Friday, March 21, 2014

Chess for dummies - Part 3 : The middle game

Chess for dummies: The beginner's guide, simplified !
Part 3 - Middle game tactics / strategies

Tactics, tactics and more tactics !

Fork: When a piece attacks 2 of the enemy's pieces of more value, and the enemy can save only one thus forceably losing a more valuable piece to a less value able. Few examples in diagrams.

The knight fork, most common of forks. 'Tricky knights'. Black's king is under check, and at the same time, black's queen is attacked. So here black is forced to save his king first at the cost of losing his queen. 

The pawn fork, 2nd most common forks.

Bishop fork, less frequently seen, bishop on g7 can capture the c3 pawn, forking the King and the rook.

Pins: pin is a move that inhibits an opponent piece from moving, because doing so would expose a more valuable (or vulnerable) piece behind it. Only bishops, rooks, and queens can effect a pin, since they can move more than one square in a straight line. If the pinned piece cannot move because doing so would produce check, the pin is called absolute. If moving the pinned piece would expose a non-king piece, the pin is called relative.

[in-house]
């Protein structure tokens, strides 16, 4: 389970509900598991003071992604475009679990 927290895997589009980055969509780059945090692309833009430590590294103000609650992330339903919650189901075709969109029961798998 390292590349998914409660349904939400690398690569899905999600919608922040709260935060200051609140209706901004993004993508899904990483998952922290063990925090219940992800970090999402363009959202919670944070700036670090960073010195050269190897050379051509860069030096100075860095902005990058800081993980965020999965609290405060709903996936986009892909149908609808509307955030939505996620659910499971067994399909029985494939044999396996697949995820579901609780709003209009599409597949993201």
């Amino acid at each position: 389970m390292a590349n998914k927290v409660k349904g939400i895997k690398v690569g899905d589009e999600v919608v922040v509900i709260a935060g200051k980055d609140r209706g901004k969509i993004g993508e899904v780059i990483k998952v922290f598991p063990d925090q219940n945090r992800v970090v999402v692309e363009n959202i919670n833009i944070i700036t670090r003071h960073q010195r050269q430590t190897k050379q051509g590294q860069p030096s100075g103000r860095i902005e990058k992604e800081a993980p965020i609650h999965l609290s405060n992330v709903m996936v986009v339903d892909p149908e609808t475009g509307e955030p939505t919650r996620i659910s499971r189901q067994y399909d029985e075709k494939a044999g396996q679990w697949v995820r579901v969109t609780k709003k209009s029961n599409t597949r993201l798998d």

Skewers: skewer is a move which attacks two pieces in a line, similar to a pin, except that the enemy piece of greater value is in front of the piece of lesser value.

Discovered Attacks: A discovered attack is a move which allows an attack by another piece. A piece is moved away so as to allow the attack of a friendly bishop, rook or queen on an enemy piece. If the attacked piece is the king, the situation is referred to as a discovered check. Discovered attacks are powerful since the moved piece may be able to pose a second threat.
A special case of a discovered check is a double check, where both the piece being unmasked and the piece being moved attack the enemy king. A double check always forces the opponent to move the king, since it is impossible to counter attacks from two directions in any other way

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